Did you happen to see the story recently about the roundup of an alleged crime ring in another state? Authorities are getting ready to accuse the group of, among other things, renting fraudulent license plates.
At first blush, that there might be a way to make money renting license plates – fake or real -- might strike readers as odd. Further examination of the matter, however, reveals the possibilities, at least as far as the government is concerned. In Virginia, it is a misdemeanor traffic offense to alter or forge any license plate issued by any state with fraudulent intent. It's also illegal to knowingly display, or allow to be displayed, a fake plate on a vehicle.
While a misdemeanor charge might not seem very significant, the nature of possible penalties for a conviction of either of the offenses above are significant.
Someone charged and convicted of the first crime, forging or altering a plate, would be guilty of a Class 1 misdemeanor. The punishment for that could be up to a year in jail, a fine of as much as $2,500 or both.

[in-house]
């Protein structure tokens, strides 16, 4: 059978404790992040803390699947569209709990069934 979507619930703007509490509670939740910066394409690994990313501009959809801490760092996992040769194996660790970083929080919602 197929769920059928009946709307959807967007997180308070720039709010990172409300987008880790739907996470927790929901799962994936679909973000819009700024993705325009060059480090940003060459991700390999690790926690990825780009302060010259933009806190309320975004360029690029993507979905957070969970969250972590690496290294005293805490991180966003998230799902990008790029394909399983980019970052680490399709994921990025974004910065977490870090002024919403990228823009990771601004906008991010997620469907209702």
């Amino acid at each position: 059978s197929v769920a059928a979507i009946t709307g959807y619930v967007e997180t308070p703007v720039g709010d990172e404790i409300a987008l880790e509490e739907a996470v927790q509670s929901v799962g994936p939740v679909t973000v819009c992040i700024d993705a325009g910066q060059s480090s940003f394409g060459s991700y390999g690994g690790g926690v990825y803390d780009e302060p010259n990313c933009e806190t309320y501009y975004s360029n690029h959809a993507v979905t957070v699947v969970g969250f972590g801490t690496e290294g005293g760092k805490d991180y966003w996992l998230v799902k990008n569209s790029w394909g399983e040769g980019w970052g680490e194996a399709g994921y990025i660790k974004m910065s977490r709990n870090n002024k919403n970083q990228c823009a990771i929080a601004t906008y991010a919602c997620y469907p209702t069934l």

A charge of knowingly displaying a fraudulent plate, or allowing the display of one, is a Class 2 misdemeanor. The penalty for that is as much as six months of incarceration, a $1,000 fine or both.
The element of note in both the scenarios presented in the statutes is that of intent. It is hard to imagine anyone unknowingly forging a license plate. However, it is possible that someone could be cited for unwittingly displaying a phony plate. The question worth asking is whether the state can prove intent.
Considering the nature of the possible punishment in the event of a conviction, it's clear that the charges are serious, even if they are only misdemeanors.